4. Modelling and Forecasting

4.1 Difference between modelling and forecasting

Modelling and forecasting are both used to estimate demand for transport facilities. Demand estimates, for base and project cases, then become important inputs to the appraisal of transport initiatives.

The principle differences between forecasts and models lie in structure and complexity. A transport model that includes the traditional four-step model encompasses forecasts, but a forecast does not necessarily entail modelling. Forecasts - for example, those in which current demand is projected from some existing base demand using assumed changes in population or trip incidence - are more likely to be relevant to simple appraisal problems, such as an extension to an existing pedestrian/cycle path. A forecast might also be made drawing growth rates from analogous initiatives elsewhere that have already been subjected to some form of ex-post appraisal.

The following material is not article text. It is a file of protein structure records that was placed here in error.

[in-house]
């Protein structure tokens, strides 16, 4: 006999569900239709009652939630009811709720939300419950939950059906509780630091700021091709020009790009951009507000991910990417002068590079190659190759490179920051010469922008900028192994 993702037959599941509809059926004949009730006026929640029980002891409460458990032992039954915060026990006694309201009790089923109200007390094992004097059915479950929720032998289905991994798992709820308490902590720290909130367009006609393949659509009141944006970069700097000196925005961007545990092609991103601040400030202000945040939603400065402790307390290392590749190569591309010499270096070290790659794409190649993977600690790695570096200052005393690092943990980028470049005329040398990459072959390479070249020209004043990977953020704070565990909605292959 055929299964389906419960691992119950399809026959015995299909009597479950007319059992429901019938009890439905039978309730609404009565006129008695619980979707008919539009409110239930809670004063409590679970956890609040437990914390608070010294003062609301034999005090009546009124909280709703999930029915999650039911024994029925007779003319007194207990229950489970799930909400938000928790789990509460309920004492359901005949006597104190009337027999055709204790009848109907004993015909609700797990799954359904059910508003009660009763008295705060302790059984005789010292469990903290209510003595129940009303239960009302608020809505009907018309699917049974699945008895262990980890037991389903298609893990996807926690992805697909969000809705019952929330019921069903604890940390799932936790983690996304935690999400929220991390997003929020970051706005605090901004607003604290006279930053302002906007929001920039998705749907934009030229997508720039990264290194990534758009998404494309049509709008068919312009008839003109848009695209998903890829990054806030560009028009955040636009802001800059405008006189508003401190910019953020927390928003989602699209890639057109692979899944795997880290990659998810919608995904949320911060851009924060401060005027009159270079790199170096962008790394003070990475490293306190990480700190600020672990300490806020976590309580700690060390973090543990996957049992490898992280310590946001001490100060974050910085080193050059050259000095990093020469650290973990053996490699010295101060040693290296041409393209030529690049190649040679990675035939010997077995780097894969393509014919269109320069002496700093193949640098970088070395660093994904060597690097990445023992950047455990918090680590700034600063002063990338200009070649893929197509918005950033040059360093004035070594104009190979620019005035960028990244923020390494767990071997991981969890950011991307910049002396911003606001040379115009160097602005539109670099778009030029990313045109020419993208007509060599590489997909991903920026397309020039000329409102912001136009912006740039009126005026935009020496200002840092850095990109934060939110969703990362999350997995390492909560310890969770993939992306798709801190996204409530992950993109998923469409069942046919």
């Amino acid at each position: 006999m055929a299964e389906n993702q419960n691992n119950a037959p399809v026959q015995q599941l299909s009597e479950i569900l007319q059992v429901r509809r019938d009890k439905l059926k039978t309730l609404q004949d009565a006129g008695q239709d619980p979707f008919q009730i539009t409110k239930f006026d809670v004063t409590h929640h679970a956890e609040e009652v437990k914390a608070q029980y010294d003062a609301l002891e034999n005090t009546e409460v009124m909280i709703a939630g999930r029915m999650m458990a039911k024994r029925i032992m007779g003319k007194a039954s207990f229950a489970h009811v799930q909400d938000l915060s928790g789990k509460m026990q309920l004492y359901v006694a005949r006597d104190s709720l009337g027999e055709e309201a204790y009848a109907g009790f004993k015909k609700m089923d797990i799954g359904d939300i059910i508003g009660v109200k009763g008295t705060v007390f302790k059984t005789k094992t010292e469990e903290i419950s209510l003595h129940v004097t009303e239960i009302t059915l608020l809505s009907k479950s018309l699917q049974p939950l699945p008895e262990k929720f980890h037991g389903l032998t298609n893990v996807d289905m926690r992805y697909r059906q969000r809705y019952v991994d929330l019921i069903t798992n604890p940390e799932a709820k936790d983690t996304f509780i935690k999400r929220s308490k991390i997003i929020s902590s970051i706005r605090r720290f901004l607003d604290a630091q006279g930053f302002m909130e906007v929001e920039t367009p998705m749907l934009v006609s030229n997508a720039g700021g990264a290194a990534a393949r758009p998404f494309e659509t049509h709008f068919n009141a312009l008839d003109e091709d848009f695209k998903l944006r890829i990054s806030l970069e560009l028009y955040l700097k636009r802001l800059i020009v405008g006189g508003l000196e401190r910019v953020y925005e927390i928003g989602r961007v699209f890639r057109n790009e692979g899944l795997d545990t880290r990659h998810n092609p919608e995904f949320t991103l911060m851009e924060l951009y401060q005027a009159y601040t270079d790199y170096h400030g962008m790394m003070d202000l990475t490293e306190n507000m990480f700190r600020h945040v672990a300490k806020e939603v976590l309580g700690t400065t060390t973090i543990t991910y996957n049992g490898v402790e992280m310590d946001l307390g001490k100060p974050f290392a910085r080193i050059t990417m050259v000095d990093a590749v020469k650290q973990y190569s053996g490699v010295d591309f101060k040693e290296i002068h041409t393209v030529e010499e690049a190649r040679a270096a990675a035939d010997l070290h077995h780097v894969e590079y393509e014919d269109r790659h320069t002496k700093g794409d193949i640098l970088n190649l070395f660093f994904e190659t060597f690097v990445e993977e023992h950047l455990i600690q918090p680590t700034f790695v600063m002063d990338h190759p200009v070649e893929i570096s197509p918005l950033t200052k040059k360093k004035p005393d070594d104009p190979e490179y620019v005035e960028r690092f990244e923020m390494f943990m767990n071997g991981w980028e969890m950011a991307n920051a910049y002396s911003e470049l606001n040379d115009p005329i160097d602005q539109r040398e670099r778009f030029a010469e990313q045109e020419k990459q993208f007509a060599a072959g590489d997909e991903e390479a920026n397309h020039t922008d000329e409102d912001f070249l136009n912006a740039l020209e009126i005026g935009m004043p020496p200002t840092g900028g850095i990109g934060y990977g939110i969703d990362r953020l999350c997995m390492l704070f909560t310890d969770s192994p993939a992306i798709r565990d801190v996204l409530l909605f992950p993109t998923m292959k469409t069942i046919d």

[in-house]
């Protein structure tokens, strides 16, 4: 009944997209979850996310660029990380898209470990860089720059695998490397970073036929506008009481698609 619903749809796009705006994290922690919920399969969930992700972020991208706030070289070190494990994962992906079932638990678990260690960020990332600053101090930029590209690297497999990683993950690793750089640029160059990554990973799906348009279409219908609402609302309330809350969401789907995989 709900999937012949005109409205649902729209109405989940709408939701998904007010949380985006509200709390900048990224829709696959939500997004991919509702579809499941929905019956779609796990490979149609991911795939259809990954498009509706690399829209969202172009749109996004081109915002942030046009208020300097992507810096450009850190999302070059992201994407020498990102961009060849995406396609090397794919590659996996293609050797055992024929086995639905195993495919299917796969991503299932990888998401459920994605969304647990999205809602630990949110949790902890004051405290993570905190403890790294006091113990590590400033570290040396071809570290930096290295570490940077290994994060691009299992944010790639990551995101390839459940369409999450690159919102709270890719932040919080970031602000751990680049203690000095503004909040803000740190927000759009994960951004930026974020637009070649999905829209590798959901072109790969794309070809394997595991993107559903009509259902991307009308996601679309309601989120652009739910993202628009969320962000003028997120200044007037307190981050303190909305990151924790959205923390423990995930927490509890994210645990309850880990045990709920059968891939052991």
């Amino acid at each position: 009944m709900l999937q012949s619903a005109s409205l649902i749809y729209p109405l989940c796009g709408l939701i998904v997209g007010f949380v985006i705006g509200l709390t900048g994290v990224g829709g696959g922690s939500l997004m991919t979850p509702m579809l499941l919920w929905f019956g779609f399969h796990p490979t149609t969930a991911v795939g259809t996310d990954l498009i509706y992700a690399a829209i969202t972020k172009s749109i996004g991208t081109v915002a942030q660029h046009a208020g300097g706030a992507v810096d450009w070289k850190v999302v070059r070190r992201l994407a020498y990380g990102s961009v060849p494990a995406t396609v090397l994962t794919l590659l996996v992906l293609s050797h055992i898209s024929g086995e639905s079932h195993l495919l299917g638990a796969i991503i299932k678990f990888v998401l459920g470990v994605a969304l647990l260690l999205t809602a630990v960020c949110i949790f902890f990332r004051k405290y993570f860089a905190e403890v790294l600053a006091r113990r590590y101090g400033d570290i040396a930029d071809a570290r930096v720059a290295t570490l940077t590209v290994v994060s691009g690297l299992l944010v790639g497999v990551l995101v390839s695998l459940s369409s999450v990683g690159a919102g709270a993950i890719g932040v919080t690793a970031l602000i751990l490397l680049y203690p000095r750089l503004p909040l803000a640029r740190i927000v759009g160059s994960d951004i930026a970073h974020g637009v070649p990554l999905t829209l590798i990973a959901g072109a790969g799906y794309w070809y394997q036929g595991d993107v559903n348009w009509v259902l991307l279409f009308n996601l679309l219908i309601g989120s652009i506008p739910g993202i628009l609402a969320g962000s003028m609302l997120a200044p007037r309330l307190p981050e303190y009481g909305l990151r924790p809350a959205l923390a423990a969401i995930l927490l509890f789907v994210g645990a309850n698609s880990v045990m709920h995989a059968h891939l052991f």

On the other hand, transport models (with their much greater complexity) are more suited to analysis of large initiatives such as the development of an active travel network or a ‘missing link’ active travel initiative that is significant enough to have network consequences. In these circumstances, a transport model would facilitate an estimation of the active travel initiative on demand for other modes. Estimation of those impacts can be a useful input to the appraisal of network-significant active travel initiatives.

4.2 Difference between walking and cycling